Unfortunately, our dependency on the efficacy of the nuclear family model is responsible for the distorted perspective we use to  judge our children. In many situations, we praise our children's success, and then blame ourselves for their failures.

Similarly, whenever others praise their children's graduation from college, new job, or new home over and over again ad nauseam, we remain silent because our children are encapsulated in dungeons of failure. We become both angry and powerless, which leads us deeper into the bowels of shame for our children's actions.

During our moments of introspective grieving, we begin to do some soul-searching. We wonder if their failures come from us not spending enough time with them; hugging them enough, listening to them; and so on. We blame ourselves over and over again: Why did they embarrass us by going to prison, getting addicted to drugs and alcohol, and being unable to find and keep a respectable job?

Similarly, we extol the virtues of using Powers of Mind, while doubting this  existence of power in our own children. Even though we believe this invisible power exists within all of us, we find it difficult to believe that it exists in someone we have taught to walk, talk, eat, and provided sustenance for their survival.

Nevertheless, we want them to succeed, but we also want them to maintain a connection to the beliefs and values we taught them about right and wrong, religion, God, success, love, and so on. In other words, we desire credit or recognition for rearing our children to become successful adults.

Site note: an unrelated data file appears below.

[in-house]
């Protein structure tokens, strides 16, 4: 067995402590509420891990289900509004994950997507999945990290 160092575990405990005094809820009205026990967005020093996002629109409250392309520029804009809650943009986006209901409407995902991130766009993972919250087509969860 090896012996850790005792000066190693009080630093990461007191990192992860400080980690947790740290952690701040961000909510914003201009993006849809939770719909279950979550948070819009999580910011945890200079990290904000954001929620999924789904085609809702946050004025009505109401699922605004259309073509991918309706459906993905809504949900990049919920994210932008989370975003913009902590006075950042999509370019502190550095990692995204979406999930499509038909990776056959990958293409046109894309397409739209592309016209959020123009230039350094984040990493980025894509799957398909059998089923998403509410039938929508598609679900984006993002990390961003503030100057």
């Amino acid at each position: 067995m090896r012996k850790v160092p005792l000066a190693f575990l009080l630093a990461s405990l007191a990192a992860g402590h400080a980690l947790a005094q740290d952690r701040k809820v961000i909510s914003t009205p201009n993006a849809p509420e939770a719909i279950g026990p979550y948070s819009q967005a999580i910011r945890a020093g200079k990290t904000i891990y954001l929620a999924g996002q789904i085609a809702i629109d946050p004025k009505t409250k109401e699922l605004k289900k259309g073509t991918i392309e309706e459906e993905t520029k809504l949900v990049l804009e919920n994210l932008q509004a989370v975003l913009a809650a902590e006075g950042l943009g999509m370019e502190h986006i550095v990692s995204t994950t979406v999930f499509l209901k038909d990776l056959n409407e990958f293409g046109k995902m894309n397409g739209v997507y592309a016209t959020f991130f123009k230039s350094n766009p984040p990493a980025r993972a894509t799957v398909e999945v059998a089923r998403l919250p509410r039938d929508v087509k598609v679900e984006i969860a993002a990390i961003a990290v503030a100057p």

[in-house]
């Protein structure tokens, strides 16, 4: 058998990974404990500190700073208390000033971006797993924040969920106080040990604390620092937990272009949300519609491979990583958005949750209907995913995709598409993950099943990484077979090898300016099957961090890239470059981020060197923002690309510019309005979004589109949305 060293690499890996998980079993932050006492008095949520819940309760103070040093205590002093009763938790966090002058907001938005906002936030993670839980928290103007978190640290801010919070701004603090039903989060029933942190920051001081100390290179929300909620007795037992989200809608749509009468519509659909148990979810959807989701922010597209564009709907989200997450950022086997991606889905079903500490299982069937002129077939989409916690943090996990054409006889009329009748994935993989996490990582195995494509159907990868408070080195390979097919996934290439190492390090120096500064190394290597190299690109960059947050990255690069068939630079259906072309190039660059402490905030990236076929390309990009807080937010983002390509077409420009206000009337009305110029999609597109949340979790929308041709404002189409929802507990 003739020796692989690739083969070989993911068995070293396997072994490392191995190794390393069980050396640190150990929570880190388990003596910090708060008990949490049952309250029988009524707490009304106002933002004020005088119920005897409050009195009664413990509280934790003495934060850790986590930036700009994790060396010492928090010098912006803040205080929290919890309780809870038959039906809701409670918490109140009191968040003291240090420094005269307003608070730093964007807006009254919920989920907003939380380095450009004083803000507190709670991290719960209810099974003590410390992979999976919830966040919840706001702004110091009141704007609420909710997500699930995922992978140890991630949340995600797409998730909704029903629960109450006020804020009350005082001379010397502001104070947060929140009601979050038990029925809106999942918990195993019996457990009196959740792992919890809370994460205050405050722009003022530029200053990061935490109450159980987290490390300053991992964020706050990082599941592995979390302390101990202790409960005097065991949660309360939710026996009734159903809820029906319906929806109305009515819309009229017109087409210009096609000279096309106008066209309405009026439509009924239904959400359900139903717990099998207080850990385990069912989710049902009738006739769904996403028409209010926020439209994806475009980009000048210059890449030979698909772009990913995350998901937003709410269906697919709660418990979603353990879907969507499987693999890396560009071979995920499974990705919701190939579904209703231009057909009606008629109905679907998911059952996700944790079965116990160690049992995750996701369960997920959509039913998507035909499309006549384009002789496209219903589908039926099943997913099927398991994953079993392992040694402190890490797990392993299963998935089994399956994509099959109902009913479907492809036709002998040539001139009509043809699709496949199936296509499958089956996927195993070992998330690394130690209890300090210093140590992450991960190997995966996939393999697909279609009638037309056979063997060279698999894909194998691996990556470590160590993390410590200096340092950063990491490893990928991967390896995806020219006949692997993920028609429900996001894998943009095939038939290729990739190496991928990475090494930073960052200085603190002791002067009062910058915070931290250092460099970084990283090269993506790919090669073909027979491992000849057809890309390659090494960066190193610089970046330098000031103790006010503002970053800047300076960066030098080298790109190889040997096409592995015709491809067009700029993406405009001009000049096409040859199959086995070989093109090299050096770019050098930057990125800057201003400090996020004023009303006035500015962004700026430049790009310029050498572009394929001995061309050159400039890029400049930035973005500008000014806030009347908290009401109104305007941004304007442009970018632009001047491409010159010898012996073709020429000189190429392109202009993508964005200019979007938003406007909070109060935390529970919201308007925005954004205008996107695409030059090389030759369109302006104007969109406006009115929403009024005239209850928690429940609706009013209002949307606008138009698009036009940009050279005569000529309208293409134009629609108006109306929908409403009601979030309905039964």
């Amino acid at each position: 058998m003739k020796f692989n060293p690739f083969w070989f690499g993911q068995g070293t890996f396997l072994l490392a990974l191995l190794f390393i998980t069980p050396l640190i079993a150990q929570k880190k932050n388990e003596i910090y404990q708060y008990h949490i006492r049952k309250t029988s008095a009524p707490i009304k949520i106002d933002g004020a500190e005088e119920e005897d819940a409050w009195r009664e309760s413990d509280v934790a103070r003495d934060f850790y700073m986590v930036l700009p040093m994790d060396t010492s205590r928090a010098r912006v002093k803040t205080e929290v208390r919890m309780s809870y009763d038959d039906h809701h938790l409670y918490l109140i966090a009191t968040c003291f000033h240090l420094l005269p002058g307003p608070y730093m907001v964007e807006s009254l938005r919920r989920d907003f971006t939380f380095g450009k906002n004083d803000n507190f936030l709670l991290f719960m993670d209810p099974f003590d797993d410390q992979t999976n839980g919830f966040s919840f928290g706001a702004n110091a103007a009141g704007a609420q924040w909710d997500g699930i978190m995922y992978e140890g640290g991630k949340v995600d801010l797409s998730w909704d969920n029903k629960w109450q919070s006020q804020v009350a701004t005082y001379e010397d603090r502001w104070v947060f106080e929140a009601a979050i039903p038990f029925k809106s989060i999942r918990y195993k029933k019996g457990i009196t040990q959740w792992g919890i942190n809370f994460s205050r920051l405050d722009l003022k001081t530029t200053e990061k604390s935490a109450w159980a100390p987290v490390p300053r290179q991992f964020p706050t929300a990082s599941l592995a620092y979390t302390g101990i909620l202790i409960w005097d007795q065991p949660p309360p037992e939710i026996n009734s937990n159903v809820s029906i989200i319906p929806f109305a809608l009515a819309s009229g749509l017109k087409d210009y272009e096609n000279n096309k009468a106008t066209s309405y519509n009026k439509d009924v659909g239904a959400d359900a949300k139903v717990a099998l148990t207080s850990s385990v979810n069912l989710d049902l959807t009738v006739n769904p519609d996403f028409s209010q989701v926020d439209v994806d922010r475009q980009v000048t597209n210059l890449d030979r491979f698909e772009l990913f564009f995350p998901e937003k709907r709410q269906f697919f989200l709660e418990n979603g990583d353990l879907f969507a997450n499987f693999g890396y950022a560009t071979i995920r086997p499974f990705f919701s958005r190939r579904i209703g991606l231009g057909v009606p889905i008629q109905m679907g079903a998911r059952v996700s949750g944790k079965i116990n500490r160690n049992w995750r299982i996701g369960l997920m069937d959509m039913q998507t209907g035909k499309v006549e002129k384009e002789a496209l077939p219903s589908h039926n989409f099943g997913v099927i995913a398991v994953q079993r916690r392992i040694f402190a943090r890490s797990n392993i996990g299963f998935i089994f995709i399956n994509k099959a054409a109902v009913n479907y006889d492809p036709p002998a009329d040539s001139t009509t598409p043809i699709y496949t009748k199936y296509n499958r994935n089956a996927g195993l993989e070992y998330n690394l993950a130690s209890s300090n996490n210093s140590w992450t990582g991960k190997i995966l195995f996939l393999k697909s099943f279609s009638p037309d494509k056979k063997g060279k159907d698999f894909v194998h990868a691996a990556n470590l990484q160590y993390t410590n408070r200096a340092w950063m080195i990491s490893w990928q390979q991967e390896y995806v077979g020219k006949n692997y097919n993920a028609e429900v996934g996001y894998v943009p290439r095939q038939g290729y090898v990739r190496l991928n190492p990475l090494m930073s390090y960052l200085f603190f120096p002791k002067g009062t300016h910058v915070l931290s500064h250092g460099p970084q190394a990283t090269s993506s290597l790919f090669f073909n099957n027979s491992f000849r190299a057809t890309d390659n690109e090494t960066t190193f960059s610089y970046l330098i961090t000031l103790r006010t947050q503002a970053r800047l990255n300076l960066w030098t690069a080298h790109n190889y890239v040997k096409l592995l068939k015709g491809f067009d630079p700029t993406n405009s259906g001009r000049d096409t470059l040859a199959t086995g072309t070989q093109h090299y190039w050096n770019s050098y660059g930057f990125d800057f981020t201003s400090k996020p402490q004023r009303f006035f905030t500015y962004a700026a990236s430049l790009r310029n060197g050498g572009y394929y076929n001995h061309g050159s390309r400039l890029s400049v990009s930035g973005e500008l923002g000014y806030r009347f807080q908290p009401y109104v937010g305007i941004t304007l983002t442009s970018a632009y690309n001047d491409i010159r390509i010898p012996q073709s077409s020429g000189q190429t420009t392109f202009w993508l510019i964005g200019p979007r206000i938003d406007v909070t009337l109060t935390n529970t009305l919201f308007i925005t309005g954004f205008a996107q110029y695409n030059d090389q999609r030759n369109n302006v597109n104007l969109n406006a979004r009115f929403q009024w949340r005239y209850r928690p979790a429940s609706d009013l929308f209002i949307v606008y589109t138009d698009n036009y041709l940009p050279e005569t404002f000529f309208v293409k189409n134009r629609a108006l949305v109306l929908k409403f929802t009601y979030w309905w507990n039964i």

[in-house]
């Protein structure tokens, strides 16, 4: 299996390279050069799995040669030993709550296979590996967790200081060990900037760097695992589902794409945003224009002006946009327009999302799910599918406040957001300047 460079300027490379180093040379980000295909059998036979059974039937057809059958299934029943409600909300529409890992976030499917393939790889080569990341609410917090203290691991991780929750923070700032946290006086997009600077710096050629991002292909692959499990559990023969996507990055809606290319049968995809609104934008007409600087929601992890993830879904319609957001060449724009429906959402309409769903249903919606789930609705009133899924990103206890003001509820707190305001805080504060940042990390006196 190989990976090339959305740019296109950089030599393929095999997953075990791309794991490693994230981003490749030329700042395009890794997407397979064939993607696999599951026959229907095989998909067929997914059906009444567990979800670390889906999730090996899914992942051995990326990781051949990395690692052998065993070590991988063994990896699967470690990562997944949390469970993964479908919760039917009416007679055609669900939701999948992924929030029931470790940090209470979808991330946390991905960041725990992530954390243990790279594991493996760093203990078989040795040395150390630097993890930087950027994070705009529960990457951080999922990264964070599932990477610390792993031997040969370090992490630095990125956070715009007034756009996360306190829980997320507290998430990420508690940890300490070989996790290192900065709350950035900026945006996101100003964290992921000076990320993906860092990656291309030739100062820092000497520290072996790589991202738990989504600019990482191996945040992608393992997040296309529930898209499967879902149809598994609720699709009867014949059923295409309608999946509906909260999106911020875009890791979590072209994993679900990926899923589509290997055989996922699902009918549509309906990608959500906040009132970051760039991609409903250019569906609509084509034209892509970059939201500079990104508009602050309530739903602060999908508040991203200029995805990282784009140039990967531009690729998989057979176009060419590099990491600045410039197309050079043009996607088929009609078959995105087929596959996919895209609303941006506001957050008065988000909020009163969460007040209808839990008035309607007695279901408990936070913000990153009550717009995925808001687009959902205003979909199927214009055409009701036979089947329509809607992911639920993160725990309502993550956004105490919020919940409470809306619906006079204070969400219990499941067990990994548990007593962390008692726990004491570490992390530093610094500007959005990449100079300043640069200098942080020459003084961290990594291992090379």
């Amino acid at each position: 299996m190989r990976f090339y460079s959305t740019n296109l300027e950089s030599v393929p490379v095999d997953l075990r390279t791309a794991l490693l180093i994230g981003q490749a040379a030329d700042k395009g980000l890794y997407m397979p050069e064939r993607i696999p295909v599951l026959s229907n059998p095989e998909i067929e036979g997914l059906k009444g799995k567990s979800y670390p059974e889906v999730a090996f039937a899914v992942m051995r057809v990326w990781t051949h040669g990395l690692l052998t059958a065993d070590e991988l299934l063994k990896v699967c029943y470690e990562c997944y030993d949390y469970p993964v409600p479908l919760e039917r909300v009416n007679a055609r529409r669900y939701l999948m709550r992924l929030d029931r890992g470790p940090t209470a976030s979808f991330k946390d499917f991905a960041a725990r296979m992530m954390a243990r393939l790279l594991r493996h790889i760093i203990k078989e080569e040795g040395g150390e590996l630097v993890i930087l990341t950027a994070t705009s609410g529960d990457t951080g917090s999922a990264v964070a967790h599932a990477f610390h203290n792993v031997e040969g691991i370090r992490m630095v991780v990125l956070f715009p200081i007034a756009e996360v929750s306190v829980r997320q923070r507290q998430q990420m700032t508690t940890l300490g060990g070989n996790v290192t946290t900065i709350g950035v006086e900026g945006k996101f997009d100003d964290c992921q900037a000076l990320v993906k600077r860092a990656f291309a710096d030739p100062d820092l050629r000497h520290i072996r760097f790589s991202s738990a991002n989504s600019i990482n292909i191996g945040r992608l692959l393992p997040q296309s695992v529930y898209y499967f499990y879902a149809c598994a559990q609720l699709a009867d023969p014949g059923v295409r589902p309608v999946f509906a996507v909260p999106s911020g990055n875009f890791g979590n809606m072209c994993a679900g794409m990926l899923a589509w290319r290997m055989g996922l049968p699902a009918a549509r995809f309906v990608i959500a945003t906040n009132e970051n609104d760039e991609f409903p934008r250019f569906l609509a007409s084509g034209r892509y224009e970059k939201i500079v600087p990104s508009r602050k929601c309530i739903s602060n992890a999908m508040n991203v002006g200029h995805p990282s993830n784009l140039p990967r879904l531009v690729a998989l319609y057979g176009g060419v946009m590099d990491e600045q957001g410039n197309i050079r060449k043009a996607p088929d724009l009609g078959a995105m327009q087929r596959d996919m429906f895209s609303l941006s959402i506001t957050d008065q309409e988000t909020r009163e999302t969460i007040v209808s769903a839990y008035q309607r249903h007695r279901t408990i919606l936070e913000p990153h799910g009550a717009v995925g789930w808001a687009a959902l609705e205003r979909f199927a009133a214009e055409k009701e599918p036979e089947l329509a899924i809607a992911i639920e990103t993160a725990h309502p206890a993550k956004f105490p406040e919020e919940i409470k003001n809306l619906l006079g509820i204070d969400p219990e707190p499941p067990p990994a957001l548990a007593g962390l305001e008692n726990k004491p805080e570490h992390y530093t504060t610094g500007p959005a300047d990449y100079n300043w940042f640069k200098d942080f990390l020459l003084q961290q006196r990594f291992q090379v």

Conversely, we want to absolve ourselves from their failures.

We tend to forget that our children have the power to change their behavior and choose actions that cause them less pain and suffering. We must remain mindful of a passage in the book, "Seeds from the Ashes":

        "Who is responsible for changing the way someone thinks, acts, works, and lives?  ...It didn't take me      long to realize that each individual,  regardless of his or her state of affairs, is responsible for changing the   way he or she thinks and lives."

Meanwhile, we are responsible for teaching, loving, and providing for our children until they become of age where they can provide for themselves. For most of us, we believe we should always be available to assist our children, even after they become of age.

This means we cannot ever let them go. They must remain our children regardless to what happens. We fervently believe that our children are extensions of our beliefs and values; therefore, their success or failure affects us deeply.

When we evolve our consciousness to become one with our Powers of Mind, we understand that the same Powers of Mind is available to our children. Their enlightenment is not dependent on what we have taught them.

Moreover, whether we're aware of this perspective or not, our children cannot escape the Powers of Mind paradigm: "I acknowledge that I am responsible for the current conditions in my life." In other words, they cannot blame or praise parents for their failure or success

Whenever we praise or blame others for our actions, we devalue our own power. Our parents gave us the beliefs and values they received from others or, in some cases, the Powers of Mind they discovered within their unconditioned consciousness.

Nevertheless, our children are not really our children. When they use their Powers of Mind to create new awareness-of-being, they become greater than the children reared by others' beliefs and values.

When we gain the awareness-of-being to let go of the imagined control we have over our children, they can create their own  awareness-of-being enlightened.